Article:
Fr. Fedor's Homily Notes

Fifth Sunday of Lent – March 29, 2020

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Ezechiel 37: 12-14 – Romans 8: 8-11 – John 11: 3-7, 17,20-27, 33b-45

 

Over this Season of Lent, I have suggests that we consider different examples, put before us in the Scriptures, of reminders to us of how God reaches out to us to be reconciled. The story of the raising of Lazarus which we have heard today represents, in my thinking, the effect of the restoration of a union with God as well as the difference this restoration makes in our lives and in the lives of others.

 

Consider the somewhat dramatic account of this event given to us by John. First, there is the matter of the delay. This ought immediately to alert us that there is special meaning to this event. Then, there is the decision to go, which is also confusing to the followers of Jesus. This is then followed by the meeting with Martha, the sister of Lazarus. Although she is disappointed in the delay, she expressed faith in Jesus. He could have done something if he had been there.

 

Jesus wanted to show to those who were willing to believe that he was more than a miracle-worker. Not only “I can give life,” but “I am Life.” He is the source of all renewal, the source of all re-creation. He is the one who can and will do away with whatever are the effects of sin now, and as they happen again. Thus he asks: “Do you believe this?” Martha’s response was that she believed in life after death. Jesus says “I am Life” now.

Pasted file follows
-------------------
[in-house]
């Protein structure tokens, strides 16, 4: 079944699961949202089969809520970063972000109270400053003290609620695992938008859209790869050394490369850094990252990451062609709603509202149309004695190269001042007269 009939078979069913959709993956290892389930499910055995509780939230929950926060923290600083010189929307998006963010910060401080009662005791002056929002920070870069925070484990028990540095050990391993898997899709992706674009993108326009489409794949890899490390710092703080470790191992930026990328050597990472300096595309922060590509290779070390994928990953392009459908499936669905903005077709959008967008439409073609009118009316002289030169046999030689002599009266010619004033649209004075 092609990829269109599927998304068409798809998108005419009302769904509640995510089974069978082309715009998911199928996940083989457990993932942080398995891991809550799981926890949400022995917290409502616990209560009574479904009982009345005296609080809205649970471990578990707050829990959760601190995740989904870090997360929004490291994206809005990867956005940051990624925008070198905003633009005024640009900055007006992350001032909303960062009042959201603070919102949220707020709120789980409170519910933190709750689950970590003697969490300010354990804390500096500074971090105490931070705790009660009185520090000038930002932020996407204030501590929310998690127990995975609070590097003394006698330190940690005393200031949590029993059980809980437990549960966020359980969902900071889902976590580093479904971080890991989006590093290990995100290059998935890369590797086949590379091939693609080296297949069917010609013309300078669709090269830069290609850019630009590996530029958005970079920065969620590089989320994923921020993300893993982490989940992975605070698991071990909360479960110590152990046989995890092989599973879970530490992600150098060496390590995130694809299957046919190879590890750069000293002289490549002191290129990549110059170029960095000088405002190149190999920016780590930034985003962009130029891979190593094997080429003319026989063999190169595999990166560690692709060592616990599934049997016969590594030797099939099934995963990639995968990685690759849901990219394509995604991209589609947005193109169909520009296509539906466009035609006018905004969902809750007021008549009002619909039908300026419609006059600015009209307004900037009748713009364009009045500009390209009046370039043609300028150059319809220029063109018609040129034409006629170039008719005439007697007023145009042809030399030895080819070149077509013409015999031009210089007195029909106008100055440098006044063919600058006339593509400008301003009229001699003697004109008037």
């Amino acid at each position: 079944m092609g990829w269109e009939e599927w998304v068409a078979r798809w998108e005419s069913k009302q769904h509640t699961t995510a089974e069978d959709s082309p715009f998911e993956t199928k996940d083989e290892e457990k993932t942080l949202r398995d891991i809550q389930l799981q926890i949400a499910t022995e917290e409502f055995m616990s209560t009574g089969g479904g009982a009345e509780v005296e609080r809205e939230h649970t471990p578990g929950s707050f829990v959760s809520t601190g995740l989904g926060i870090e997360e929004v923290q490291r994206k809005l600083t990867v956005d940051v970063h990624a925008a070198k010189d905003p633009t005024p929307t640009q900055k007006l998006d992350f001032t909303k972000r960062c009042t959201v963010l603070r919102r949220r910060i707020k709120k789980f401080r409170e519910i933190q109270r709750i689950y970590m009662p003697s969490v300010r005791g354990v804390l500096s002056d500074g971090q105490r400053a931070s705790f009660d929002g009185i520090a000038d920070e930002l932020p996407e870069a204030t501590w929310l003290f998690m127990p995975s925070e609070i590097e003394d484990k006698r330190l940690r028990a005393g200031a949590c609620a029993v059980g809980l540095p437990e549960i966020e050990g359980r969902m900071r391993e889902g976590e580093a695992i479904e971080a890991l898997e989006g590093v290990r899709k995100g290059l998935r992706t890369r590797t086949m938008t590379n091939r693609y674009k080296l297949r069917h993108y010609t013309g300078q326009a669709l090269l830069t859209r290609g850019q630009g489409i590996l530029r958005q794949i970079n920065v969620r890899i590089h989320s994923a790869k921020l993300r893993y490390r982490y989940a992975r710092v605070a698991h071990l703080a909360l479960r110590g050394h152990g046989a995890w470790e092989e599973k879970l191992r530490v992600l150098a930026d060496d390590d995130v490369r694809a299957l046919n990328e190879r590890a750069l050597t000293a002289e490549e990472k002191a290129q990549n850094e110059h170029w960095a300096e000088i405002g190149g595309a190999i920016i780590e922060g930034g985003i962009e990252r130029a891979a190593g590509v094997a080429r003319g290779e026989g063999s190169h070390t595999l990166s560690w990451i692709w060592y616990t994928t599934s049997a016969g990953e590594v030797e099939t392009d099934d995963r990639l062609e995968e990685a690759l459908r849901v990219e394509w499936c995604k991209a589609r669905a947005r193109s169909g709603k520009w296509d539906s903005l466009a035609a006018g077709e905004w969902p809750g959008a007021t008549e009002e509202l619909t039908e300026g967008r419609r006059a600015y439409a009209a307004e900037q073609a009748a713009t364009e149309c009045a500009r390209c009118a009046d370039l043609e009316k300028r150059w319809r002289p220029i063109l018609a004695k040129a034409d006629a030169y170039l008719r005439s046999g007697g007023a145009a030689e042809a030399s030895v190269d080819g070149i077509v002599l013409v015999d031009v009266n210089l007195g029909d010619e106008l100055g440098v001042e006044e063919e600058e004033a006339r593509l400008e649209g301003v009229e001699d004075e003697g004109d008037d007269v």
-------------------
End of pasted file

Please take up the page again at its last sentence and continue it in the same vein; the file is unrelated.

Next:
Jesus is not talking about some blissful existence in the future. He is saying that Life, as he intends it, is possible now. Hatred, injustice, prejudice, pride, self-centeredness, deceit, violence, back-biting, hurt, abuse – verbal, physical, sexual – all of these things which are effects of sin can be eradicated now in our lives and not just in some future existence It is the restored, resurrected, Life that can be lived now as Lazarus, who has been restored to life by Christ, will live now.

 

The Spirit of God spoken of by Ezechiel and the Spirit of Christ mentioned by St. Paul, is present and available now. It can directly affect our lives and the manner that we live with others, if we are willing to allow it to do so.

 

The celebration of Easter which is, after all, the end-point and reason for our Lenten thoughts and practices (however that celebration will take place this year), is the celebration of a firm re-commitment of faith. As we have recalled during this Lent how a loving God reaches out to us, we are to consider how we respond ,in truth, that we believe. Like Martha, are we willing to recognize that Jesus is our Life now and in the future? In our words, in the actions of our lives, truly alive in Jesus Christ, the Resurrection and the Life, we are to renew our efforts to reflect a response of genuine faith in our good and gracious God.